4. The question therefore is: how far can we undermine the WG response? As some of you know, I am away caving. Tomorrow I start a six day underground camp. But I can chip in when I’m on the surface. I ask those with the requisite knowledge to begin considering what facts and arguments we could now deploy. This is our chance. We should seize it.

David Rose

****

I followed this with a further note:

*****

There is a further point. Stuart and I had a lengthy discussion about the decision to accept the settlement. Much of this is preserved as emails. He reluctantly accepted that because of the restricted way in which the JR process works, we really had no choice.

*****

This is the reality. We were boxed in by the highly technical nature of the JR a process, and by the obstructive way the WG fought the case for the best part of two years.

However, we now are at a position where we can fight a further case unclouded by any of the procedural issues that bogged the first one down. It would be a straight fight, too, in which we would ask the court two questions: does Crow apply to caving or not? And given that the WG advisory group has already recommended that the Act should be extended to cover horse riders and cyclists, are we being unfairly discriminated against?

Meanwhile, we are still anticipating a substantial costs refund from the first case, so we should be able to begin this from a position of strength.

The WG has, for the first time, set out a bunch of reasons to justify its position. Some are, to me, patently absurd, such as the claims that no one knows exactly where cave entrances are, and that caves are not mapped, so that establishing which caves would come under Crow access provisions would be disproportionately expensive, requiring a vast surveying operation.

We don’t have much time to file a new case: three months from the WG issuing its decision on 1 April (a symbolic date).

The job now is to determine how far their reasons can be exploded, and therefore how good our chances would be.

I have to say I am disappointed by Stuart’s suggestion that we somehow “capitulated” in accepting the first settlement offer, and that the case was abandoned when we had a prospect of winning. In fact, as he should be aware, our QC was very clear that there was a strong likelihood we wouldn’t even be able to get the court to consider the substantive argument over the meaning of the law if we’d rejected the deal, and would have spent several very expensive days in court for no conceivable benefit.
 
Sadly, the above forum post is the first I've heard of a 30% (or other specific) chance of success from the QC for the case. The BCA CROW working party has been run at arm's length. I've never met, spoken to, nor been in any meeting with this QC, yet I'm a member, or was, of the BCA group, and I'm the Access Officer for Wales and the offended party who was dis-invited from the Welsh access reform programme.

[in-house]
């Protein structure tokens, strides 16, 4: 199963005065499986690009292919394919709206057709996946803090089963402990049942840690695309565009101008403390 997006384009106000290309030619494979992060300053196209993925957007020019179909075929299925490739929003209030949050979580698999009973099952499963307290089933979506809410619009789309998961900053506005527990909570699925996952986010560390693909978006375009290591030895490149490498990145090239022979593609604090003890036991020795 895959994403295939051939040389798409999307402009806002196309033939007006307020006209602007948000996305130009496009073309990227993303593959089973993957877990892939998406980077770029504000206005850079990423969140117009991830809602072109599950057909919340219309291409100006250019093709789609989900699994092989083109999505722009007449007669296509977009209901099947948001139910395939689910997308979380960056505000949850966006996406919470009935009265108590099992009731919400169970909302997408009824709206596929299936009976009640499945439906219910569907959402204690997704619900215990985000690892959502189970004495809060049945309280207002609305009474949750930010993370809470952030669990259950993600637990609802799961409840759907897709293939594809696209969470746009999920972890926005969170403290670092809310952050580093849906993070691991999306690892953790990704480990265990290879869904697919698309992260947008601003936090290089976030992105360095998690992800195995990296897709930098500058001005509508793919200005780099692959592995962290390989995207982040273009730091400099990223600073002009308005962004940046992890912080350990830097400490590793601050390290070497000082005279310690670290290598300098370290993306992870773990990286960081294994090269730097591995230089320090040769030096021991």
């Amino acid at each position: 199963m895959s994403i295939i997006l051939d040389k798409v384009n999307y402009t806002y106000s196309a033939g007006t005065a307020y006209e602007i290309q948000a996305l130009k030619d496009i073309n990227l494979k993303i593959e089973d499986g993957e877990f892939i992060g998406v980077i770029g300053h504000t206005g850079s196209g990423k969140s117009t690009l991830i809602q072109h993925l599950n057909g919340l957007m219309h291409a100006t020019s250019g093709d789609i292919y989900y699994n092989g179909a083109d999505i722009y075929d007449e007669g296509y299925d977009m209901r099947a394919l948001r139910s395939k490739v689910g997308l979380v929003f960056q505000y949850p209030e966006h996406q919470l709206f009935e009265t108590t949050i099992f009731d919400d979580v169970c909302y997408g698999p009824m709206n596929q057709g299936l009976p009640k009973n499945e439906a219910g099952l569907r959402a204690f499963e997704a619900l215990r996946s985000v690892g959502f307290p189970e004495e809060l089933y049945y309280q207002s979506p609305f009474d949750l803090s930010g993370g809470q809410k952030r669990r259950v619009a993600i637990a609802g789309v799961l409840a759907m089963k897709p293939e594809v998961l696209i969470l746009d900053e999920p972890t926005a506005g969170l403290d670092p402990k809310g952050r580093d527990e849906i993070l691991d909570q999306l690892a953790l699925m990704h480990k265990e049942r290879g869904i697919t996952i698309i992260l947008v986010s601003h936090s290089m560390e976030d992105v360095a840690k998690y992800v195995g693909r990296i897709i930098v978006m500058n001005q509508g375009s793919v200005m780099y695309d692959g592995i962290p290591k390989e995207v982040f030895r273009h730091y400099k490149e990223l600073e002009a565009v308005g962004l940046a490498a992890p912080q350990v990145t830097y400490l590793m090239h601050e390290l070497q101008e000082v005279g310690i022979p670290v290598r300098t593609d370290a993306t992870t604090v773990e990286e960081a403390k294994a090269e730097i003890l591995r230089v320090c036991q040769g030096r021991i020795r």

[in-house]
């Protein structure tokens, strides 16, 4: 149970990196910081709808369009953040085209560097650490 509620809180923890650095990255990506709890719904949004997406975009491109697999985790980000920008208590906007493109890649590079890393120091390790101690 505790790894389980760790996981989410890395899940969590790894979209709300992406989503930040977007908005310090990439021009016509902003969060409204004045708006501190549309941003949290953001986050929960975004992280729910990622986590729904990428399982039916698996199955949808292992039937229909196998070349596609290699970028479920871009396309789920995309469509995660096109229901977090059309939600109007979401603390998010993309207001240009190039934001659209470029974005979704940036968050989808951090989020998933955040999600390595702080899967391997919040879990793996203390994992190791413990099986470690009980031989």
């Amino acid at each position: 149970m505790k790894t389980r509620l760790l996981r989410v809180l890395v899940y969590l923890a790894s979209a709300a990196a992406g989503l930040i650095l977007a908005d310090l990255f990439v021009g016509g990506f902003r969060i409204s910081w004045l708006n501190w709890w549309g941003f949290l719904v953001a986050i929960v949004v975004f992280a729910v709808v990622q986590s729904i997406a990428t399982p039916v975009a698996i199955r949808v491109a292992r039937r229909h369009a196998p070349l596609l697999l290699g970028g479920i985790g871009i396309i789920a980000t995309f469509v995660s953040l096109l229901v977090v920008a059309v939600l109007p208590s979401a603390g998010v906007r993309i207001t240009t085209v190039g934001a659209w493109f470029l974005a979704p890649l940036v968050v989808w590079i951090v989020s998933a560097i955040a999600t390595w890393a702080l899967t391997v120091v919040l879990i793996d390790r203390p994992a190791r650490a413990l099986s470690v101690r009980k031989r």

It is absurd for David to equate cavers with equestrians and mountain bikers. The latter definitely had no pre-existing access rights, being excluded explicitly under the CROW Act Schedule 2. Though lacking any legal access rights these groups were nevertheless invited into the access reform programme. But cavers were excluded from it on a pretext that artful interpretations of sections of the Act that do not deal with exclusions were deliberately framed by parliament to deny us access rights. This is coupled to the logical absurdity that a reform programme that was designed expressly to create new rights where none existed could not apply to us because we had no pre-existing rights (!) as construed by the government and its quangos.

So BCA has thrown away a 30% chance of success (as legally advised) and instead opted for a 0% chance of success by abandoning a unique challenge opportunity. The compromise to end the court case has handed the government the luxury of deciding to do something or nothing about caving as the government wished. They chose nothing, and that's not challengeable. The compromise also demanded reasons for their decision to be stated. They said it was a lack of resources. That is not challengeable either. As to costs, cases ending in compromises generally result in each side paying their own costs.

The only positive outcome useful to me in my access officer role is the certainty, imagined by the QC too it seems, the WG/ NRW/ Defra would fight to the bitter end from behind a shield of peripheral issues to prevent the central CROW-Caving question ever getting in front of a judge for determination. This says a great deal about our opposite numbers' obstructive conduct throughout this lengthy case, and I imagine their own private opinion of their limited chances of success in court for winning on the substantive CROW-Caving issue. This can be pointed out to any interested party in the future, and sadly that's about it folks.
 
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Badlad

Administrator
Staff member
I see in the paper today a piece on right to roam. Doesn't mention caving so the case is not receiving any media attention. https://www.theguardian.com/uk-news...o-roam-in-england-as-ministers-wind-up-review
To be fair it doesn't mention any specific outdoor activities. It is a more general piece about winding up a government review and not publishing any results. If it is not going to publish anything you can hardly expect to see specific sports mentioned.
A search on here will find you any number of pieces in the press on the CRoW campaign. There was a good one in the Times I remember and plenty of others. There is also your own very negative piece in Descent magazine for people to consider.
;):)
 

kay

Active member
It also doesn't concern existing right to roam, it's about hoped-for extensions to rights to roam to rivers and to land not currently covered, so is not relevant to the current case.